In 1825 Burgess was translated to the richer see of Salisbury, and left some of his most important works at St. David’s in an unfinished state. But his health needed an easier post, and the complaints of his in-attention to formal business in his new see show that at the age of nearly seventy his great activity was beginning to abate. He, however, made his mark upon his new diocese, as well as on his old one. In 1829 he fought desperately the last battle against catholic emancipation by letters to the Duke of Wellington, published in the newspapers, and by a violent harangue in the House of Lords. He established in Salisbury a church union society, analogous to that in St. David’s, and showed great energy in visiting, confirming, educating, and ordaining. For several years he suffered from weakness of vision, and in 1835 he was seized with an apoplectic fit. His health now rapidly sank. He still had enough energy to protest in 1836 against Lord Melbourne’s Irish church policy. He died on Sunday, 19 Feb., and was buried at Salisbury on 27 Feb. 1837.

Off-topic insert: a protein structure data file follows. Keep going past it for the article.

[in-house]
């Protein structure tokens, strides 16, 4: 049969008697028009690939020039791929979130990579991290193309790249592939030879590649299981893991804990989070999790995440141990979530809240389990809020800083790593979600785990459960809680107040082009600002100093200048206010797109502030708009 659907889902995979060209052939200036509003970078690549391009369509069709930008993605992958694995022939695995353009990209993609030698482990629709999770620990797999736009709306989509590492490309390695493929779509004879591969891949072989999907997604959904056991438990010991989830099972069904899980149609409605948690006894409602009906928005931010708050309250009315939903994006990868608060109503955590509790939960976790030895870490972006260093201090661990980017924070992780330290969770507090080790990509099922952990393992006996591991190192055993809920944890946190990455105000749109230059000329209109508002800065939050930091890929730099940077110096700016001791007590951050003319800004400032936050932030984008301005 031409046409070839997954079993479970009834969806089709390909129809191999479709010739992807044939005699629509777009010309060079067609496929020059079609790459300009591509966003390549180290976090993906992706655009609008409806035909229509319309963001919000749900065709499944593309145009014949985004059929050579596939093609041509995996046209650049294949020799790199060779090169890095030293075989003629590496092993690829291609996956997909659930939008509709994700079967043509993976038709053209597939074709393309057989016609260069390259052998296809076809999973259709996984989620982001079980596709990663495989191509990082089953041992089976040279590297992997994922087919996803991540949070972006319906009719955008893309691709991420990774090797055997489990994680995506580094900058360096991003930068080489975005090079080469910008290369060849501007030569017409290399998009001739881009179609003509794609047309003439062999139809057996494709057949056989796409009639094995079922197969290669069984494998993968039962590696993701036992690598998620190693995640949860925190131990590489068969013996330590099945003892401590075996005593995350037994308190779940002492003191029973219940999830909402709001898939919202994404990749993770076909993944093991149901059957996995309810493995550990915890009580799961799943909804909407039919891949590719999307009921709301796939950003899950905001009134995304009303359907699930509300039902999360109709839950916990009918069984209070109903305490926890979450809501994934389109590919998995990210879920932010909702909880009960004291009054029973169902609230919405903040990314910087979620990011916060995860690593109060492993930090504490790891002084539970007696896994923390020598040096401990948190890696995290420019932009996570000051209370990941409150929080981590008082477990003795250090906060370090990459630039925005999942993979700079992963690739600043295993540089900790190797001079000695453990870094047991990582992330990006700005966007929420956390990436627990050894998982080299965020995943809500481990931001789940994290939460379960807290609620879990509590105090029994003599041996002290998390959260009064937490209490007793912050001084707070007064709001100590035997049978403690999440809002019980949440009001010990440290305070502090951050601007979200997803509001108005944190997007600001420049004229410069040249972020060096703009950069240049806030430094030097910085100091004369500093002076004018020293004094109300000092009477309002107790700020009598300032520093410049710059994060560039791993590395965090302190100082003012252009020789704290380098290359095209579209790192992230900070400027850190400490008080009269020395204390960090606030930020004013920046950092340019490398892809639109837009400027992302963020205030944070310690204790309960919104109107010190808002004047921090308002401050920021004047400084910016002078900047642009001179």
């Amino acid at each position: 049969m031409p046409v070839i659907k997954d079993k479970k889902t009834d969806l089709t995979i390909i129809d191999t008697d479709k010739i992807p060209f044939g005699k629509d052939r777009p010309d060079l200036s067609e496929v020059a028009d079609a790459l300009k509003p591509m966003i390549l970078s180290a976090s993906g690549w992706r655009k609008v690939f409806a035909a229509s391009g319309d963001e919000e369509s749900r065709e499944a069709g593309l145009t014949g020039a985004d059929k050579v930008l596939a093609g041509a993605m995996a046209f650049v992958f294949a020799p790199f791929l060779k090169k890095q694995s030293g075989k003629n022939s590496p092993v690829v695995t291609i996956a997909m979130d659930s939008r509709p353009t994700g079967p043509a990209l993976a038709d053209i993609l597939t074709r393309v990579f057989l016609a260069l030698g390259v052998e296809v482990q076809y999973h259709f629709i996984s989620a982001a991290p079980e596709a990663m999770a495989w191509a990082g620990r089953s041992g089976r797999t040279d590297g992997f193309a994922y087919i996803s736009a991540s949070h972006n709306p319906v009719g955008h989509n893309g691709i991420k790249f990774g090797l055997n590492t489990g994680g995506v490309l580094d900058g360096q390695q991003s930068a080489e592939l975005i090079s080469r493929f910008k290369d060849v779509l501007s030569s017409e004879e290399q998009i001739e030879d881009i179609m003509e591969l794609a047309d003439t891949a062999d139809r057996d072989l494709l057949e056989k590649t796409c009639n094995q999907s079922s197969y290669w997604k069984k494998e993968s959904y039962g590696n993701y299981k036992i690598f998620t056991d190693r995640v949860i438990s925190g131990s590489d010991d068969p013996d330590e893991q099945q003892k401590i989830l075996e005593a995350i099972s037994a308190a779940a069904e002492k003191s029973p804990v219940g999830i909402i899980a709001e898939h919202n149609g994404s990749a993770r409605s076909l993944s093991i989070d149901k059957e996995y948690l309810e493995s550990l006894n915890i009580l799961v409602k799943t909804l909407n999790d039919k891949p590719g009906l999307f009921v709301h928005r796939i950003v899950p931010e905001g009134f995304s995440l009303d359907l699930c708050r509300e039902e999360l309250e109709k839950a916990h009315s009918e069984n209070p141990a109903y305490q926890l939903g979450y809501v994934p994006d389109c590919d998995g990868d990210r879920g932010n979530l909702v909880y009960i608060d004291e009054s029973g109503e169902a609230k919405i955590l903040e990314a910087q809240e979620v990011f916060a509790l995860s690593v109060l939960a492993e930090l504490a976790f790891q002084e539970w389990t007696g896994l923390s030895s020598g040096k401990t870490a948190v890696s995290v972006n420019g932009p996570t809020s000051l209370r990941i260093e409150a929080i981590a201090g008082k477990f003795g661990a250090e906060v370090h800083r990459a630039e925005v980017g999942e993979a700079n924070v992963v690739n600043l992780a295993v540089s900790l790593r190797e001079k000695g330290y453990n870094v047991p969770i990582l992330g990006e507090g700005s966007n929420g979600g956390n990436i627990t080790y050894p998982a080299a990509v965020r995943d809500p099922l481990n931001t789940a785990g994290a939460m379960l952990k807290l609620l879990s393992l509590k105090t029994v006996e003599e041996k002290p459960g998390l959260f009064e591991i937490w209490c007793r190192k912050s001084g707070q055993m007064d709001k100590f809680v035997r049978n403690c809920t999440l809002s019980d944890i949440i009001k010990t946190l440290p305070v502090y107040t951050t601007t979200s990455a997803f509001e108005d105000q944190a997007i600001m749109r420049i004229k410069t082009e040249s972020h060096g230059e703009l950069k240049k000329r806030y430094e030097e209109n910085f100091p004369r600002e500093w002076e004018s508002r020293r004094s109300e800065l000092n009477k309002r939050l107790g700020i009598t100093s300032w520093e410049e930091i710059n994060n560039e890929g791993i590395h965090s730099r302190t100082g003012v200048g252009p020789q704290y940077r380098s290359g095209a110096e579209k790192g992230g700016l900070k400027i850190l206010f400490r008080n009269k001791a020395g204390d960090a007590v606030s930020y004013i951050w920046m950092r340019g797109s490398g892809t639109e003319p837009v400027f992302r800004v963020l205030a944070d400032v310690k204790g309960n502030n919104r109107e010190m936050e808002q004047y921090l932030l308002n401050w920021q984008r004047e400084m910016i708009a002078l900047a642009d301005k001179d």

[Harford's Life of Bishop Burges.]

T. F. T.